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Legislative Assembly for the ACT: 2018 Week 02 Hansard (Tuesday, 20 February 2018) . . Page.. 349 ..

I would like to conclude by simply observing that Joe Baker was a humble man of many distinctions and talents. Both as the Minister for Climate Change and Sustainability and as a Greens MLA, I am saddened by Dr Baker’s passing. On behalf of the ACT Greens, I would like to pass on my condolences to his wife, Valerie, and his four children—Russell, Rohan, Sharyn and Tracey. Tracey is here with us in the public gallery today, and I thank her for being here to mark this moment with us.

MR GENTLEMAN (Brindabella—Minister for Police and Emergency Services, Minister for the Environment and Heritage, Minister for Planning and Land Management and Minister for Urban Renewal) (10.15): We express our deep regret at the death of Dr Joe Baker and we extend our condolences to his wife, Valerie, his four children and his nine grandchildren.

Dr Joe Baker was the first ACT Commissioner for the Environment, a role that he held for a decade. As we have heard, he had a distinguished career as a marine scientist, an international science policy expert, an academic and an environmental administrator before taking up the role of commissioner. Many awards and honours recognised his intellectual commitment to the environment across a range of sectors.

At the end of his school years, it was his intellectual ability, application and personal drive which saw Joe awarded a CSIRO cadetship. He took this up with the University of Queensland in 1950. At the university he explored his interests in chemistry, science and, of course, Rugby League. Joe Baker was a gifted Rugby League player and coach. In the years when he played competitively, he built a reputation for courage, tenacity and fairness. As a coach his team speeches were eagerly anticipated. On one occasion nervous players asked their coach his opinion of the “no sex before a game” rule. “Well, I suggest that you never say no if asked,” he said with a glimmer in his eye. His interest in Rugby League led to an enthusiasm for sports organisation and his ability was recognised in his appointment as a founding member of the Queensland Academy of Sport.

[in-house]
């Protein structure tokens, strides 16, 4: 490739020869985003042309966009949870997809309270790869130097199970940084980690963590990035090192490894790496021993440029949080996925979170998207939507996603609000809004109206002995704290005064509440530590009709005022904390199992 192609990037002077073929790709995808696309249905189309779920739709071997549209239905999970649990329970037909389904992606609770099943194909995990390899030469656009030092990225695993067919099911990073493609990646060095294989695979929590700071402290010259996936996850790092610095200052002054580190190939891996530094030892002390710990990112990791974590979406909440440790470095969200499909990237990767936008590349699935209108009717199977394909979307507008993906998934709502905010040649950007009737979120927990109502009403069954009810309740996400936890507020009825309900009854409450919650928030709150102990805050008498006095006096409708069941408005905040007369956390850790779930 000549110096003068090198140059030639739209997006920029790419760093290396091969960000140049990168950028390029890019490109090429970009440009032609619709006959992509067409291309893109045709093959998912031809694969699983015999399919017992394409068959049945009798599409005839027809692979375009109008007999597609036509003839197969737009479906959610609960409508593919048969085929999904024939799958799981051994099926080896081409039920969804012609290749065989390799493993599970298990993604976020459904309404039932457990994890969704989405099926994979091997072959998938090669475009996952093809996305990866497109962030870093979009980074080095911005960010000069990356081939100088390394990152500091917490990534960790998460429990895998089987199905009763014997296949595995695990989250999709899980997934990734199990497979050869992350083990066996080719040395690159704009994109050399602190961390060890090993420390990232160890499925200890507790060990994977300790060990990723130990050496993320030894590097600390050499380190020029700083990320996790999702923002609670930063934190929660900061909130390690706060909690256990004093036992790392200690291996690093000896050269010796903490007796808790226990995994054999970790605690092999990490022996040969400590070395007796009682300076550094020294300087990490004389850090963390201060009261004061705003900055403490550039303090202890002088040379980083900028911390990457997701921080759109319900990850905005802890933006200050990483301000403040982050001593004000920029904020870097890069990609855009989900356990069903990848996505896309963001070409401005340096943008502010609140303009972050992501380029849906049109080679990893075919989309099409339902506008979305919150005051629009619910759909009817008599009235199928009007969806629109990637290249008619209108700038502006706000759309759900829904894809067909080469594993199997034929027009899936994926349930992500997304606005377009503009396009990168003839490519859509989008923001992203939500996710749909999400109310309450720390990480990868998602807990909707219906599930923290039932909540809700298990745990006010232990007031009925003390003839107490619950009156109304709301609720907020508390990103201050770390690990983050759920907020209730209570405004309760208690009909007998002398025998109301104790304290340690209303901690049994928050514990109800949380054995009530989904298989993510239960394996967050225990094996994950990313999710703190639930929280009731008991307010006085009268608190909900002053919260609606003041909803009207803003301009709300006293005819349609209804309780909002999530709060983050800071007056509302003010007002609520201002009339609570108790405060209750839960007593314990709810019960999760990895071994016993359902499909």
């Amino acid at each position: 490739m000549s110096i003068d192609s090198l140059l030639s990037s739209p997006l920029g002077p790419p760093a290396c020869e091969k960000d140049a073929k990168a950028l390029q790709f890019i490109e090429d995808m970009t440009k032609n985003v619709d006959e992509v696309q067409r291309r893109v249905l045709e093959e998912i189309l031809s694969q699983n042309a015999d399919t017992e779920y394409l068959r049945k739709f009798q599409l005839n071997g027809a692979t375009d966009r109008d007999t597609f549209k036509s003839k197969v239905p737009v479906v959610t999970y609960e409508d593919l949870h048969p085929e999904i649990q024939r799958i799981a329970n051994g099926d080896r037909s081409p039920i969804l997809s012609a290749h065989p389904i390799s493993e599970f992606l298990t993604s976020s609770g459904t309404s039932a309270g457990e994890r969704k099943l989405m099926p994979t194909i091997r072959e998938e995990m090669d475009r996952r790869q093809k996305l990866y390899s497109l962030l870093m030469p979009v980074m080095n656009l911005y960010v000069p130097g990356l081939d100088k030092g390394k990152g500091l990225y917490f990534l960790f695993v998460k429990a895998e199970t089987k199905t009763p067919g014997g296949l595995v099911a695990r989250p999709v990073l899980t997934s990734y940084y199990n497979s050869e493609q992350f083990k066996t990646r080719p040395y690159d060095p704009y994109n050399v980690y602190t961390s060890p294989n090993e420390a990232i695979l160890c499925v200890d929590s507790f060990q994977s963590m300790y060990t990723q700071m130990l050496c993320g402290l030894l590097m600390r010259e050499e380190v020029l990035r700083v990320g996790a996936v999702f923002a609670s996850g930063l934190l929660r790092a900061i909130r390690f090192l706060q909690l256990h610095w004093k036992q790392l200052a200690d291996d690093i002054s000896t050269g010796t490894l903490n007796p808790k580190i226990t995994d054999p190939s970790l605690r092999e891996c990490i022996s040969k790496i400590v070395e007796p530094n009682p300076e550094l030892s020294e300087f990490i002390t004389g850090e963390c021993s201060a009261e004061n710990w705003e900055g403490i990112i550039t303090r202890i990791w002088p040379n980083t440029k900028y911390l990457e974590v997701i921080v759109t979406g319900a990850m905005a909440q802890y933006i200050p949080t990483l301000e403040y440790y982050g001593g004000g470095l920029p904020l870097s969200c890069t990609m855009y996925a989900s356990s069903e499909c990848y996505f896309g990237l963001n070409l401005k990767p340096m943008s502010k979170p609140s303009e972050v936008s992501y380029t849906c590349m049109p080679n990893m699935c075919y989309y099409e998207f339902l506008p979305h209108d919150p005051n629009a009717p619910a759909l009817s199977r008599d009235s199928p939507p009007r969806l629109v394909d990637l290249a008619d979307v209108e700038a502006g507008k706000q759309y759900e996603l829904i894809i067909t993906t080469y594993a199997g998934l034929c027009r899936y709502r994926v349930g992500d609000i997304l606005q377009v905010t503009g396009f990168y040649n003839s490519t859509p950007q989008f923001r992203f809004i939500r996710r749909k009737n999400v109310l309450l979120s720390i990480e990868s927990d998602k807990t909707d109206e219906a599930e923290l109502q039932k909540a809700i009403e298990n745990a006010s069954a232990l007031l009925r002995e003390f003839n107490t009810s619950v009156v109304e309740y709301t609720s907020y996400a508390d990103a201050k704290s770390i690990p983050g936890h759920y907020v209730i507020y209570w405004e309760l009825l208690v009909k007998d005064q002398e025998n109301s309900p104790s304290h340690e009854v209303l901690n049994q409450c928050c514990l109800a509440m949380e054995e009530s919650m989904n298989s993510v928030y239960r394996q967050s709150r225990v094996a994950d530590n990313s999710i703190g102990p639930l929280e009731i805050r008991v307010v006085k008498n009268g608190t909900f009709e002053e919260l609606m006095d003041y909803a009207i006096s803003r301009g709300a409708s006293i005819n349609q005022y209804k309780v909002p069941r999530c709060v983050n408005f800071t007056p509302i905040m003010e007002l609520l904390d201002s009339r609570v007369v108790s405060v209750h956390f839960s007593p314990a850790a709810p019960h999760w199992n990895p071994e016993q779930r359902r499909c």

No doubt his sporting interests helped to ground him as he pursued his scientific interests. He regarded it as imperative that the community was involved in all of his environmental science undertakings. As the tributes have poured in, it is very clear that Dr Joe Baker was a man of science and a man of sport, but he was also a man with a deep and abiding commitment to his family. His lifelong partner, Valerie, had been a companion on the marine science journey, and she supported him as he struggled with his debilitating health issues. It was Valerie who made sure Joe spent some of his last hours at the ocean, another of the great loves of his life. Joe Baker will be fondly remembered by all Canberrans.

Question resolved in the affirmative, members standing in their places.


The following petition was lodged for presentation:

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